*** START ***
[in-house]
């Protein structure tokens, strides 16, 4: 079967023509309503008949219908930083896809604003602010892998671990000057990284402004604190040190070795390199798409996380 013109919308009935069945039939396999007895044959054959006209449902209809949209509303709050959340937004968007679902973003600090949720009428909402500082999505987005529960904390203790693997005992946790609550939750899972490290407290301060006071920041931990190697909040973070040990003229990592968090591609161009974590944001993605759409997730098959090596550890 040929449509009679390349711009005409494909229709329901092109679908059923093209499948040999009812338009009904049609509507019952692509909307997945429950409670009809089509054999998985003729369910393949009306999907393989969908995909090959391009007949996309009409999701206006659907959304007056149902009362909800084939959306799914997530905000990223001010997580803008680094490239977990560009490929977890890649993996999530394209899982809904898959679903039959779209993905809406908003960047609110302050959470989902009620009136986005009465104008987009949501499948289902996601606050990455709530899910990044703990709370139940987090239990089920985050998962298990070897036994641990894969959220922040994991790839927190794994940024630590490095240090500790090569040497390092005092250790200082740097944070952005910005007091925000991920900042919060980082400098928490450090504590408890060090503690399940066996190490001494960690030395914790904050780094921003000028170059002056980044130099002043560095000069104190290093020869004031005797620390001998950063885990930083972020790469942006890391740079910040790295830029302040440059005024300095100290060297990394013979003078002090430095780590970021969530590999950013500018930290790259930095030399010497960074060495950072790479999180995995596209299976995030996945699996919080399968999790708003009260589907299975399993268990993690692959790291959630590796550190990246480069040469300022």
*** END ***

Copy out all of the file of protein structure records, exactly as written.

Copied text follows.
[in-house]
């Protein structure tokens, strides 16, 4: 079967023509309503008949219908930083896809604003602010892998671990000057990284402004604190040190070795390199798409996380 013109919308009935069945039939396999007895044959054959006209449902209809949209509303709050959340937004968007679902973003600090949720009428909402500082999505987005529960904390203790693997005992946790609550939750899972490290407290301060006071920041931990190697909040973070040990003229990592968090591609161009974590944001993605759409997730098959090596550890 040929449509009679390349711009005409494909229709329901092109679908059923093209499948040999009812338009009904049609509507019952692509909307997945429950409670009809089509054999998985003729369910393949009306999907393989969908995909090959391009007949996309009409999701206006659907959304007056149902009362909800084939959306799914997530905000990223001010997580803008680094490239977990560009490929977890890649993996999530394209899982809904898959679903039959779209993905809406908003960047609110302050959470989902009620009136986005009465104008987009949501499948289902996601606050990455709530899910990044703990709370139940987090239990089920985050998962298990070897036994641990894969959220922040994991790839927190794994940024630590490095240090500790090569040497390092005092250790200082740097944070952005910005007091925000991920900042919060980082400098928490450090504590408890060090503690399940066996190490001494960690030395914790904050780094921003000028170059002056980044130099002043560095000069104190290093020869004031005797620390001998950063885990930083972020790469942006890391740079910040790295830029302040440059005024300095100290060297990394013979003078002090430095780590970021969530590999950013500018930290790259930095030399010497960074060495950072790479999180995995596209299976995030996945699996919080399968999790708003009260589907299975399993268990993690692959790291959630590796550190990246480069040469300022």